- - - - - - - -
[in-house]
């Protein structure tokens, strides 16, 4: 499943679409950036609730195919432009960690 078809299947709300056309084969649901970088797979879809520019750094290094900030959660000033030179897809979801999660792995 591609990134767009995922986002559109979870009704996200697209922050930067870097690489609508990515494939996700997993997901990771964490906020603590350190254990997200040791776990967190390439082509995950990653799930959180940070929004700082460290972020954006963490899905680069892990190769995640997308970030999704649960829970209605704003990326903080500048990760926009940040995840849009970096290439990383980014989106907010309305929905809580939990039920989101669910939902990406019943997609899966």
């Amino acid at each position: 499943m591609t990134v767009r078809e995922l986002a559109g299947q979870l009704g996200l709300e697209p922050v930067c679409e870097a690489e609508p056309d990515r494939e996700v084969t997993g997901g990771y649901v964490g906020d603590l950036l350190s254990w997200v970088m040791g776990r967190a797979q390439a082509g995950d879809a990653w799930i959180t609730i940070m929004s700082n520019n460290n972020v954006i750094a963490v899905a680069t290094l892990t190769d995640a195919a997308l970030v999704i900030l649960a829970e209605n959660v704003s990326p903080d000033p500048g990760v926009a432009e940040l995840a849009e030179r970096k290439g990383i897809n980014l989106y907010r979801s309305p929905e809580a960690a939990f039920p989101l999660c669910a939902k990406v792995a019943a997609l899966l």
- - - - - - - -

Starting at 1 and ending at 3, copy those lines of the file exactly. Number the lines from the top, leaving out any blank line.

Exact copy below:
[in-house]
């Protein structure tokens, strides 16, 4: 499943679409950036609730195919432009960690 078809299947709300056309084969649901970088797979879809520019750094290094900030959660000033030179897809979801999660792995 591609990134767009995922986002559109979870009704996200697209922050930067870097690489609508990515494939996700997993997901990771964490906020603590350190254990997200040791776990967190390439082509995950990653799930959180940070929004700082460290972020954006963490899905680069892990190769995640997308970030999704649960829970209605704003990326903080500048990760926009940040995840849009970096290439990383980014989106907010309305929905809580939990039920989101669910939902990406019943997609899966």
């Amino acid at each position: 499943m591609t990134v767009r078809e995922l986002a559109g299947q979870l009704g996200l709300e697209p922050v930067c679409e870097a690489e609508p056309d990515r494939e996700v084969t997993g997901g990771y649901v964490g906020d603590l950036l350190s254990w997200v970088m040791g776990r967190a797979q390439a082509g995950d879809a990653w799930i959180t609730i940070m929004s700082n520019n460290n972020v954006i750094a963490v899905a680069t290094l892990t190769d995640a195919a997308l970030v999704i900030l649960a829970e209605n959660v704003s990326p903080d000033p500048g990760v926009a432009e940040l995840a849009e030179r970096k290439g990383i897809n980014l989106y907010r979801s309305p929905e809580a960690a939990f039920p989101l999660c669910a939902k990406v792995a019943a997609l899966l």